The English word "weird" is self-descriptive, violating for no apparent reason the grammatical rule, "i before e except after c." No doubt there is some interesting etymological reason for this particular exception, but to students of English as a Second Language it must seem a completely arbitrary booby-trap set for hapless victims.
The numerous breakdowns of the "Laws of Physics" discovered in the early part of the Twentieth Century must have elicited similar reactions in students of Physics as a Second Language [which is, of course, what we are all trying to learn].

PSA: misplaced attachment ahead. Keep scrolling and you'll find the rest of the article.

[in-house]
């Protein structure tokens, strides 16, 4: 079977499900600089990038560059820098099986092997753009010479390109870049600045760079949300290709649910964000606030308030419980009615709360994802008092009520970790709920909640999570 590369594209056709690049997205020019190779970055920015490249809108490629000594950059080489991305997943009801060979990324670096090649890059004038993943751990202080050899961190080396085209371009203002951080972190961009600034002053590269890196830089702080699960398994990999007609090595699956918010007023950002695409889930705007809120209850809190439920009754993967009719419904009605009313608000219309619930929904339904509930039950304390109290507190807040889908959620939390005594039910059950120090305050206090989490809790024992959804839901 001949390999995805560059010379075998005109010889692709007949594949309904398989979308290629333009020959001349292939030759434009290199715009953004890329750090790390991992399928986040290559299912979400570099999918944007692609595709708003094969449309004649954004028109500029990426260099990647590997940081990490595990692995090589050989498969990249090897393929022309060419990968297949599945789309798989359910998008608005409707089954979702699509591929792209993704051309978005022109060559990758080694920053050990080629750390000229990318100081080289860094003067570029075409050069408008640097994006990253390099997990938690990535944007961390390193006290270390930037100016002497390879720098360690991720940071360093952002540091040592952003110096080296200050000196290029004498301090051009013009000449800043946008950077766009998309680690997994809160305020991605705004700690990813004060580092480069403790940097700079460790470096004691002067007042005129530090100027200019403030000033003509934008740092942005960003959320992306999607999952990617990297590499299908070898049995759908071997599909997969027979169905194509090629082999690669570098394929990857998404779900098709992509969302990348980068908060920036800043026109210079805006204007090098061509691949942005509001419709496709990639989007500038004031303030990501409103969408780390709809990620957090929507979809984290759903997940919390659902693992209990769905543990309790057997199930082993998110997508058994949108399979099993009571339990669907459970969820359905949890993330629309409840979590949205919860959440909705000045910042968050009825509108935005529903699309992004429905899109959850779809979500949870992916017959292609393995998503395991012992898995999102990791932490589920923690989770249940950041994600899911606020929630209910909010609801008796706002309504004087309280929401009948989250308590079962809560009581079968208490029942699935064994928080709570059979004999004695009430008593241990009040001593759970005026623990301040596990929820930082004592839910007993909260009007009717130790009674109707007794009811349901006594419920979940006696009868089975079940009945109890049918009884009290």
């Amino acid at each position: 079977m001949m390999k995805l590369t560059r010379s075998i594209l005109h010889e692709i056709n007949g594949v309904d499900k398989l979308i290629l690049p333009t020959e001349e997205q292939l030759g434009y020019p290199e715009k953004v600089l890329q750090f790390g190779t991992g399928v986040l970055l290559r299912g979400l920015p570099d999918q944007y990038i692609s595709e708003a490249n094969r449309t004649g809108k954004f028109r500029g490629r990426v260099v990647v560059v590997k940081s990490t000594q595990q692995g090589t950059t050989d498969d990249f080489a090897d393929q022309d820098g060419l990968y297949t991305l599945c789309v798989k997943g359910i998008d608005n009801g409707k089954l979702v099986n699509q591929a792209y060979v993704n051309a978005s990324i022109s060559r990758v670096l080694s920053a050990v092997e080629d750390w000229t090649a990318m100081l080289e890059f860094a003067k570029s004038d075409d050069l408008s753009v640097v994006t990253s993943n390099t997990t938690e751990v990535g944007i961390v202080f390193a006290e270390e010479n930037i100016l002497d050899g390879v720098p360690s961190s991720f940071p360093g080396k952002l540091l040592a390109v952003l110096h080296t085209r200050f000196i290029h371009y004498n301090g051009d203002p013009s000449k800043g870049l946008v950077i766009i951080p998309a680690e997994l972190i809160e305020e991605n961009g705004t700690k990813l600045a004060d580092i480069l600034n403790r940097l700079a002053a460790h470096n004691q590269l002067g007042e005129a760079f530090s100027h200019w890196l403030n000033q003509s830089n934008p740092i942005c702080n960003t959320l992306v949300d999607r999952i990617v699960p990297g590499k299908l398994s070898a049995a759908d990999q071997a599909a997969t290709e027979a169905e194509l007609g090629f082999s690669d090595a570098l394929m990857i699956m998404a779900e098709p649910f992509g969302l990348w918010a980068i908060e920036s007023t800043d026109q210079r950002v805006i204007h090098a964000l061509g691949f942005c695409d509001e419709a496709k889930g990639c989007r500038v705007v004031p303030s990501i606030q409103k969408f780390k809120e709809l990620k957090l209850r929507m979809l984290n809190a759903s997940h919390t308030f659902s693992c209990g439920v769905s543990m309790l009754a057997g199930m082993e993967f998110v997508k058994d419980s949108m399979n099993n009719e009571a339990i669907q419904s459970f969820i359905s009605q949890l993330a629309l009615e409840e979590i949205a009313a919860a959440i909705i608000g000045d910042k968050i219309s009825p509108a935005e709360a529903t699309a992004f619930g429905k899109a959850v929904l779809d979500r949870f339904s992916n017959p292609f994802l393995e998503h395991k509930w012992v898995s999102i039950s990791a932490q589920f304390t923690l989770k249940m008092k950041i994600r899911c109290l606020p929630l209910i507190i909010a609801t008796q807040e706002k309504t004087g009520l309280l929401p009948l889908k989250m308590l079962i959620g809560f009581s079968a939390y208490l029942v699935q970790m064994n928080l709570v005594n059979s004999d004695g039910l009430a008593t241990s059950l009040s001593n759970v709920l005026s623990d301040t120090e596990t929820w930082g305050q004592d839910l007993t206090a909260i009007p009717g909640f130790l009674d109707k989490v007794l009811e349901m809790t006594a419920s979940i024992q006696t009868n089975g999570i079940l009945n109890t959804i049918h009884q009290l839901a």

There is a story [which may even be historically accurate, but for my purposes it doesn't matter] about a distinguished physicist around the end of the 19 Century who advised his bright student to go into some other more promising field [today it would be Computer Science or Microbiology] because "Physics is just about wrapped up - all that remains is to tie up some loose ends and work out a lot of engineering details." Imagine the consternation of that student when, a decade or two later, it became clear that the basic classical "Laws" of Physics were all wrong and that the world behaves essentially differently from our "common sense" expectations! The success of Classical Physics [before Relativity and Quantum Mechanics] was just a lucky accident: in the world we perceive - naturally enough, a world of objects of roughly our own size - the true qualitative behaviour of matter and energy is obscured by the enormous size of objects we can handle and the miniscule speeds we can achieve with our own huge, puny bodies; in this anthropocentric limit [virtually infinite size relative to atoms and virtually zero velocity relative to light] Newton's "Laws" turn out to be an excellent approximation to the truth, so we can still make good use of them. But they are wrong in an absolute qualitative sense. Of course, the "Laws" of Relativity and Quantum Mechanics are almost certainly wrong in an absolute qualitative sense, too. In fact, ever since their "discovery" (if that is the right word), their "truth" has been challenged continuously, often no more aggressively than by those who formulated them in the first place. Einstein in particular was convinced that Quantum Mechanics was merely a provisional calculational technology, that "God does not play dice." And he was surely right; sooner or later we are bound to find where these new descriptions break down [e.g. in the description of gravity . . . ] and there we will doubtless find the more "true" theory of which they are merely limiting cases under restricted conditions. [Ain't it always the way?] But it is no criticism of any theory to predict that it is ultimately wrong in an absolute sense; and in any case I am getting much too far ahead of myself here.